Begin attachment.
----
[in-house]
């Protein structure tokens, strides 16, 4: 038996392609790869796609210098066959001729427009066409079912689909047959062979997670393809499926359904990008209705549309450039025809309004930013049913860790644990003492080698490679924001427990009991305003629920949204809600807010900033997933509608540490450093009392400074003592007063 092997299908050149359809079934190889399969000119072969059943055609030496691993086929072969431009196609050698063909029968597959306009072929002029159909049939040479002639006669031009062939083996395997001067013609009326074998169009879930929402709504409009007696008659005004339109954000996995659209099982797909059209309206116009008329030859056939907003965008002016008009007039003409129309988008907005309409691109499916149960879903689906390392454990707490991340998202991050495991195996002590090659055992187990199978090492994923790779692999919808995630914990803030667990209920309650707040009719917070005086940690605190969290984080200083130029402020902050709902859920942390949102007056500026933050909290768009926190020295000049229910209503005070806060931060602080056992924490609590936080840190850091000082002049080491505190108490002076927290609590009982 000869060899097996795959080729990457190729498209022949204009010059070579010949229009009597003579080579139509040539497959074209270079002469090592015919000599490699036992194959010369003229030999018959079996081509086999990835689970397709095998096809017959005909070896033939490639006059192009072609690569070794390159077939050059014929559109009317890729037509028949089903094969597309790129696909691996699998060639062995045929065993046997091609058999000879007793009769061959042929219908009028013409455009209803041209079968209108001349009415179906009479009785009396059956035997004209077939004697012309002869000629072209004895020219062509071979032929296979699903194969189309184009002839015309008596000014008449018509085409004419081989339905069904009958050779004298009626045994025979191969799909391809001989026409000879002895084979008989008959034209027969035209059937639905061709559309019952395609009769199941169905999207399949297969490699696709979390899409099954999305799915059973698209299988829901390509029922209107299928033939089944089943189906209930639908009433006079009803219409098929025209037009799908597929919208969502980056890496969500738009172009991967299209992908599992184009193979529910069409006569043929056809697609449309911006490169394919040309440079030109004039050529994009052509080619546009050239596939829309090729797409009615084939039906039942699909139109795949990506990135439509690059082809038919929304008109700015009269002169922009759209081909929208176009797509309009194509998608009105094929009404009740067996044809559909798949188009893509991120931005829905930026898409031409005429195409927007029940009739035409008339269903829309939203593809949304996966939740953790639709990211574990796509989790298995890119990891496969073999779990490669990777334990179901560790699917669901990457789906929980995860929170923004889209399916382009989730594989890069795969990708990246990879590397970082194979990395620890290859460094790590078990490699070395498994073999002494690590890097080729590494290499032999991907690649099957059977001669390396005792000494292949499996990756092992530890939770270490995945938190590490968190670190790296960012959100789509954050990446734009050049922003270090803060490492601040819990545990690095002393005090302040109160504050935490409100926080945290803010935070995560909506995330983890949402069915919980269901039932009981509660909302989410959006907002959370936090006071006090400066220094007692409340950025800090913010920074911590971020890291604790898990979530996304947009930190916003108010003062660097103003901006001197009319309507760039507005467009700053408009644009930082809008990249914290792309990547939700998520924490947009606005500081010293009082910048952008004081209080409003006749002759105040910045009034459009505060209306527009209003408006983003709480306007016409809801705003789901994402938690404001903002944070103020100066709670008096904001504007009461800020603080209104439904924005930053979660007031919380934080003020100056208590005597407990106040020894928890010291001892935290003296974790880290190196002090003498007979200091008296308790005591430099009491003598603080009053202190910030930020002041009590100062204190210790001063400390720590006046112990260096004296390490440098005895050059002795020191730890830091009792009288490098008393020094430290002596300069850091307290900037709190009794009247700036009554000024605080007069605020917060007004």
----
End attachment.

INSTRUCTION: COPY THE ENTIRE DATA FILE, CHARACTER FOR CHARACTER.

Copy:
[in-house]
């Protein structure tokens, strides 16, 4: 038996392609790869796609210098066959001729427009066409079912689909047959062979997670393809499926359904990008209705549309450039025809309004930013049913860790644990003492080698490679924001427990009991305003629920949204809600807010900033997933509608540490450093009392400074003592007063 092997299908050149359809079934190889399969000119072969059943055609030496691993086929072969431009196609050698063909029968597959306009072929002029159909049939040479002639006669031009062939083996395997001067013609009326074998169009879930929402709504409009007696008659005004339109954000996995659209099982797909059209309206116009008329030859056939907003965008002016008009007039003409129309988008907005309409691109499916149960879903689906390392454990707490991340998202991050495991195996002590090659055992187990199978090492994923790779692999919808995630914990803030667990209920309650707040009719917070005086940690605190969290984080200083130029402020902050709902859920942390949102007056500026933050909290768009926190020295000049229910209503005070806060931060602080056992924490609590936080840190850091000082002049080491505190108490002076927290609590009982 000869060899097996795959080729990457190729498209022949204009010059070579010949229009009597003579080579139509040539497959074209270079002469090592015919000599490699036992194959010369003229030999018959079996081509086999990835689970397709095998096809017959005909070896033939490639006059192009072609690569070794390159077939050059014929559109009317890729037509028949089903094969597309790129696909691996699998060639062995045929065993046997091609058999000879007793009769061959042929219908009028013409455009209803041209079968209108001349009415179906009479009785009396059956035997004209077939004697012309002869000629072209004895020219062509071979032929296979699903194969189309184009002839015309008596000014008449018509085409004419081989339905069904009958050779004298009626045994025979191969799909391809001989026409000879002895084979008989008959034209027969035209059937639905061709559309019952395609009769199941169905999207399949297969490699696709979390899409099954999305799915059973698209299988829901390509029922209107299928033939089944089943189906209930639908009433006079009803219409098929025209037009799908597929919208969502980056890496969500738009172009991967299209992908599992184009193979529910069409006569043929056809697609449309911006490169394919040309440079030109004039050529994009052509080619546009050239596939829309090729797409009615084939039906039942699909139109795949990506990135439509690059082809038919929304008109700015009269002169922009759209081909929208176009797509309009194509998608009105094929009404009740067996044809559909798949188009893509991120931005829905930026898409031409005429195409927007029940009739035409008339269903829309939203593809949304996966939740953790639709990211574990796509989790298995890119990891496969073999779990490669990777334990179901560790699917669901990457789906929980995860929170923004889209399916382009989730594989890069795969990708990246990879590397970082194979990395620890290859460094790590078990490699070395498994073999002494690590890097080729590494290499032999991907690649099957059977001669390396005792000494292949499996990756092992530890939770270490995945938190590490968190670190790296960012959100789509954050990446734009050049922003270090803060490492601040819990545990690095002393005090302040109160504050935490409100926080945290803010935070995560909506995330983890949402069915919980269901039932009981509660909302989410959006907002959370936090006071006090400066220094007692409340950025800090913010920074911590971020890291604790898990979530996304947009930190916003108010003062660097103003901006001197009319309507760039507005467009700053408009644009930082809008990249914290792309990547939700998520924490947009606005500081010293009082910048952008004081209080409003006749002759105040910045009034459009505060209306527009209003408006983003709480306007016409809801705003789901994402938690404001903002944070103020100066709670008096904001504007009461800020603080209104439904924005930053979660007031919380934080003020100056208590005597407990106040020894928890010291001892935290003296974790880290190196002090003498007979200091008296308790005591430099009491003598603080009053202190910030930020002041009590100062204190210790001063400390720590006046112990260096004296390490440098005895050059002795020191730890830091009792009288490098008393020094430290002596300069850091307290900037709190009794009247700036009554000024605080007069605020917060007004």